Egypt government offers talk with oppositionBy IANS
Tuesday, February 1, 2011
CAIRO - As protesters gathered for a million people march Tuesday, intensifying their agitation against Hosni Mubarak’s 30-year rule, the Egyptian president asked the newly appointed vice president to hold talks with the opposition.
Vice President Omar Suleiman said Monday that President Mubarak had appointed him to hold immediate dialogue with the opposition, Xinhua reported.
According to Suleiman, the president highlighted the importance of executing court’s orders to correct the last year’s parliamentary elections results.
Suleiman said there would even be a review of some disputed seats in parliament, from last November’s election. The ruling National Democratic Party (NDP) swept the election, amid accusations of widespread fraud.
Suleiman, a former intelligence chief, was appointed as Egypt’s vice president Friday in response to the massive protests that broke out in various cities last week.
However, protesters refused to accept Mubarak’s new cabinet and decided to scale up their uprising.
The demonstrators, led by the reformist leader Mohammed ElBaradei, have planed to take out a march of over a million people Tuesday to oust Mubarak, Al Jazeera reported.
At least 150 people have died so far in violence linked to the unrest.
According to DPA, tens of thousands of protesters gathered in Tahrir Square until the wee hours of Tuesday said they would not relent until President Mubarak stepped down and the country was put on the path towards serious economic and democratic reforms.
Officials and media reports said the government was planning to shut down the country’s mobile networks ahead of Tuesday’s “march of a million”. It would be the second time since Friday that Egypt’s government would have taken such a move.
Internet has been down across the country since late Thursday. Internet monitor Renesys said another Egyptian internet service provider, Noor Group, appeared to have been taken down.
In response, Google said it would offer demonstrators a means of sending tweets to Twitter by calling a telephone number, where their words would be automatically converted into text.
Rail traffic was also to be disrupted to prevent demonstrators from elsewhere in Egypt from reaching the march, Al Jazeera reported.
In Tahrir Square, the vice president’s statement was seen as a concession to the opposition, after they earlier derided the new cabinet as one mostly filled with loyalists and former ministers.
“We will spend as many nights here as it takes to get the snake out,” chanted the demonstrators in Tahrir Square, referring to Mubarak.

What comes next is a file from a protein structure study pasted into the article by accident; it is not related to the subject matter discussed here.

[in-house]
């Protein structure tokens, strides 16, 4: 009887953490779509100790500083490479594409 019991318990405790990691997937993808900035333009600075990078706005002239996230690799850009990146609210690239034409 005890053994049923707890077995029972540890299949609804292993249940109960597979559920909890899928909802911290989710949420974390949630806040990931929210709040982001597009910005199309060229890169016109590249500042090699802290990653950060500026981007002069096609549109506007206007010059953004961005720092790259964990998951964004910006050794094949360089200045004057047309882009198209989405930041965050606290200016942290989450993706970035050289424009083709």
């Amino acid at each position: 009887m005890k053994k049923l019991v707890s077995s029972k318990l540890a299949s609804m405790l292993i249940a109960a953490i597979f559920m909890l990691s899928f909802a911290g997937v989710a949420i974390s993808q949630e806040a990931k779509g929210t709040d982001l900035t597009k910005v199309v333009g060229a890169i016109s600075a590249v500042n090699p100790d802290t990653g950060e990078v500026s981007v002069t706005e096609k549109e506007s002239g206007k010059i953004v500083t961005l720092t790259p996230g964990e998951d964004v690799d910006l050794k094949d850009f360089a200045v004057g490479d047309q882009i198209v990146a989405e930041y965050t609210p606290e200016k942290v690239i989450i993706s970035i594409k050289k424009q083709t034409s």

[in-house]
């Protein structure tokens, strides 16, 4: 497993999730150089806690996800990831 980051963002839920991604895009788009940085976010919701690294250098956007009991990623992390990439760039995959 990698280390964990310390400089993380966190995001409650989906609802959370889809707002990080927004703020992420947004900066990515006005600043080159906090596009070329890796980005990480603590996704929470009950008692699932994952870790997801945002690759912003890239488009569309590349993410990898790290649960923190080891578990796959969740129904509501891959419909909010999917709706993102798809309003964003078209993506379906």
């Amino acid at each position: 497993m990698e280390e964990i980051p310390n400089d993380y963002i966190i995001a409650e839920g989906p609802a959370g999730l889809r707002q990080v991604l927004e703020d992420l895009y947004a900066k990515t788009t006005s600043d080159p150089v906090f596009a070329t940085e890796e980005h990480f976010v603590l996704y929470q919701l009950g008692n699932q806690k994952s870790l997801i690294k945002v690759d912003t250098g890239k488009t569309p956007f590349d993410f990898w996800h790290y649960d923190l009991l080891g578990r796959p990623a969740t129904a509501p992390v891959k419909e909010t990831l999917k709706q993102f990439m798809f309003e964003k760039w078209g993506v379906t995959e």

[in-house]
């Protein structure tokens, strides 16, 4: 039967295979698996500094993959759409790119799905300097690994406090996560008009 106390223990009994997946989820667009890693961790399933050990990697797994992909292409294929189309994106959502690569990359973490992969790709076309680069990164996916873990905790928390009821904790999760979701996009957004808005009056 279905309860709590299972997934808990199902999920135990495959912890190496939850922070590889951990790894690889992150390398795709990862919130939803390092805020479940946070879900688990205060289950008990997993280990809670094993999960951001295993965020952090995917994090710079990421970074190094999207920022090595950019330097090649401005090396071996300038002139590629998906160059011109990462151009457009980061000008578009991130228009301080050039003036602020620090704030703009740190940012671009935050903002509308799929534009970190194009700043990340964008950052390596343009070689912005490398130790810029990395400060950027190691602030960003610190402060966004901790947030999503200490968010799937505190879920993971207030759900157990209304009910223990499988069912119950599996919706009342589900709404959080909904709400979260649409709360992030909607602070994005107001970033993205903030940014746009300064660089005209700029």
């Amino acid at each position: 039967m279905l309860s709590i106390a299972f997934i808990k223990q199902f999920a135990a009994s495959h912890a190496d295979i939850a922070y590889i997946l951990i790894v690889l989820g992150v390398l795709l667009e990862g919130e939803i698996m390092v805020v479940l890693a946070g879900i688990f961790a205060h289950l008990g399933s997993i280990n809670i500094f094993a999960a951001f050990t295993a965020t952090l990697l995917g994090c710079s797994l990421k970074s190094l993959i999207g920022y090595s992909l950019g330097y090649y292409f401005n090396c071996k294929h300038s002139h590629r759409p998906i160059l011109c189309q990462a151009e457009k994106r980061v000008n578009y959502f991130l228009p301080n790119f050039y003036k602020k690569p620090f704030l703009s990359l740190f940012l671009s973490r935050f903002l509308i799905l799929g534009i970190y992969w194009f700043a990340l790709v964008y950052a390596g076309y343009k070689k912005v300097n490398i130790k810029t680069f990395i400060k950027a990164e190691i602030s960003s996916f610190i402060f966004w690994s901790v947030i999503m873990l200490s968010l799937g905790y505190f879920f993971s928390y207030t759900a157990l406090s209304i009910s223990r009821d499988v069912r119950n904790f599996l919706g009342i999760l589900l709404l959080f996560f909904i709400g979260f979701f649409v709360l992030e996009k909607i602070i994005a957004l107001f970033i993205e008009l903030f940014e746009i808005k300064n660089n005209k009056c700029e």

The European Union issued a statement, supporting “free and fair elections” in Egypt, following a similar message the day before from Cairo’s main ally, the US - upping the international pressure on the embattled Mubarak, DPA reported.
Egypt’s military also said it saw the protesters’ demand as “legitimate”. The armed forces urged citizens not to loot, but assured them soldiers would not open fire.
Many more thousands of protesters were gathered in other parts of Cairo, in the coastal city of Alexandria and the port town Suez.
Unrest was also widespread in other remote regions across the vast and mostly poor country of 80 million people, almost half below the age of 35. The protests are the largest in a generation.
Egypt’s economy was suffering with its bonds being downgraded. The country’s stock market and banks were also to remain closed.
The port in Egypt’s second largest city, Alexandria, was also closed, according to traders. But the Suez Canal, vital for international trade, remained functional.
Residents in certain areas of Cairo, mostly in poor neighbourhoods, reported rapidly rising food and petrol prices and many shops were closed. Many cash machines had been looted or had not been restocked.
The turmoil has caused foreign governments to fly many of their nationals out of Egypt and arrange special flights for those who still wanted to leave.
The impact of the unrest was being felt globally, as stock markets were nervous and currency investors fled to the dollar and Swiss franc, considered safe havens.
ElBaradei, former head of the International Atomic Energy Agency (IAEA), addressed the demonstrators and promised that change would come to their country.
“What we have begun today cannot be turned back,” the Nobel Peace Prize winner told the crowd in Cairo’s central Tahrir Square through a megaphone on what he termed an “historic day”.
“We are beginning a new era in Egypt,” thundered ElBaradei.